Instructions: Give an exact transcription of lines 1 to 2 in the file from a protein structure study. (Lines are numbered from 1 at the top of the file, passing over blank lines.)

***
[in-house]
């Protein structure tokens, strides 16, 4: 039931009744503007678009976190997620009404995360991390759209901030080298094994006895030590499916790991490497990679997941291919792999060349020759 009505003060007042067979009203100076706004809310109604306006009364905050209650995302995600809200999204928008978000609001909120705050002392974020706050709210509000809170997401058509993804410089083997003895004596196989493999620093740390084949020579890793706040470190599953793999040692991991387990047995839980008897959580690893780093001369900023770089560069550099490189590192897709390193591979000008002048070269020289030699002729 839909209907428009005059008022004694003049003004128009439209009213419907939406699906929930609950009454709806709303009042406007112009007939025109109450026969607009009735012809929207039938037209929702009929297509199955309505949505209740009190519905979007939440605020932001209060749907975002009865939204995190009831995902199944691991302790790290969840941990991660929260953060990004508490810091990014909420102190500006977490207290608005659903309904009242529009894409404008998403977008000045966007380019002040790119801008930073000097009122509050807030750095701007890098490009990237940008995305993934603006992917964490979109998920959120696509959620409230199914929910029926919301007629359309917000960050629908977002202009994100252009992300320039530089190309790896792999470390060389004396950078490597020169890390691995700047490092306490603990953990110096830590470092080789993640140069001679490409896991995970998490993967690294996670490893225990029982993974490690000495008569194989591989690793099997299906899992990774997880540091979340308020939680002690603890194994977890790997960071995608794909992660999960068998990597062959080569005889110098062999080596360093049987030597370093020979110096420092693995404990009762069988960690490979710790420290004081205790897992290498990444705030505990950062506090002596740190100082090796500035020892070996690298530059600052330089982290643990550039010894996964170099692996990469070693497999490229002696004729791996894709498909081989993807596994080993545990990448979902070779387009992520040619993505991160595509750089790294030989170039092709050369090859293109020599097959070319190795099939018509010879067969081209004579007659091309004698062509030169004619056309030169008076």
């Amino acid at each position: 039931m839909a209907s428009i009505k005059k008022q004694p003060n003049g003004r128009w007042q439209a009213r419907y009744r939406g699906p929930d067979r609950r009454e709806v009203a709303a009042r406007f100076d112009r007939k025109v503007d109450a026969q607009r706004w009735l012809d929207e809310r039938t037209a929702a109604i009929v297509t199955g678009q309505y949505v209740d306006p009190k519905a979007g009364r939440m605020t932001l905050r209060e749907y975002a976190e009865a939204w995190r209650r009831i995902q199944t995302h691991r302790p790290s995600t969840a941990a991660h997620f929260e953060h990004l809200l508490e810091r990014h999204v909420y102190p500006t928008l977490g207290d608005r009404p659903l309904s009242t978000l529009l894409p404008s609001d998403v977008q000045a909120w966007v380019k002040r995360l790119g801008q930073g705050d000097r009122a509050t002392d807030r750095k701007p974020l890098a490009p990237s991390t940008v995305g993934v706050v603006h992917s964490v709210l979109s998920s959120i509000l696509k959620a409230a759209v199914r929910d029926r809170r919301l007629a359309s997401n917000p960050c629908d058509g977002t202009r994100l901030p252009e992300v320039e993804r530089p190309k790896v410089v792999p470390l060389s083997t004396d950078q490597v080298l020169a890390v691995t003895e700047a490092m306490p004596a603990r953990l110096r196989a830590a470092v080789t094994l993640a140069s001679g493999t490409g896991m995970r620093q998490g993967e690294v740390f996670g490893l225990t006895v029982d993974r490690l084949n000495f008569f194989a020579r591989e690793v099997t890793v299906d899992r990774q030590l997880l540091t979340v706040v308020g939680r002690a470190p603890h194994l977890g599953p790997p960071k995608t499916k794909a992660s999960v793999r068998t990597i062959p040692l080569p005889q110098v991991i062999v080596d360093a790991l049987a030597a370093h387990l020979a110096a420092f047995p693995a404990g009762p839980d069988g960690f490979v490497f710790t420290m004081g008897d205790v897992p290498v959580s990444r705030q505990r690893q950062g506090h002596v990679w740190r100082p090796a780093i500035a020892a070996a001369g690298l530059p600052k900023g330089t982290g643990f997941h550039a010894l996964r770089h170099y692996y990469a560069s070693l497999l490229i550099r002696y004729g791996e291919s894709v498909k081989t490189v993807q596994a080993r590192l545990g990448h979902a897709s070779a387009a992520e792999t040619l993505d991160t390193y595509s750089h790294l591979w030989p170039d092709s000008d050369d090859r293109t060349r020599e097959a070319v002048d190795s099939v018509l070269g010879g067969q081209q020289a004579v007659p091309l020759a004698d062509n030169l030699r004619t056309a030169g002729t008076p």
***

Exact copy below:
[in-house]
């Protein structure tokens, strides 16, 4: 039931009744503007678009976190997620009404995360991390759209901030080298094994006895030590499916790991490497990679997941291919792999060349020759 009505003060007042067979009203100076706004809310109604306006009364905050209650995302995600809200999204928008978000609001909120705050002392974020706050709210509000809170997401058509993804410089083997003895004596196989493999620093740390084949020579890793706040470190599953793999040692991991387990047995839980008897959580690893780093001369900023770089560069550099490189590192897709390193591979000008002048070269020289030699002729 839909209907428009005059008022004694003049003004128009439209009213419907939406699906929930609950009454709806709303009042406007112009007939025109109450026969607009009735012809929207039938037209929702009929297509199955309505949505209740009190519905979007939440605020932001209060749907975002009865939204995190009831995902199944691991302790790290969840941990991660929260953060990004508490810091990014909420102190500006977490207290608005659903309904009242529009894409404008998403977008000045966007380019002040790119801008930073000097009122509050807030750095701007890098490009990237940008995305993934603006992917964490979109998920959120696509959620409230199914929910029926919301007629359309917000960050629908977002202009994100252009992300320039530089190309790896792999470390060389004396950078490597020169890390691995700047490092306490603990953990110096830590470092080789993640140069001679490409896991995970998490993967690294996670490893225990029982993974490690000495008569194989591989690793099997299906899992990774997880540091979340308020939680002690603890194994977890790997960071995608794909992660999960068998990597062959080569005889110098062999080596360093049987030597370093020979110096420092693995404990009762069988960690490979710790420290004081205790897992290498990444705030505990950062506090002596740190100082090796500035020892070996690298530059600052330089982290643990550039010894996964170099692996990469070693497999490229002696004729791996894709498909081989993807596994080993545990990448979902070779387009992520040619993505991160595509750089790294030989170039092709050369090859293109020599097959070319190795099939018509010879067969081209004579007659091309004698062509030169004619056309030169008076």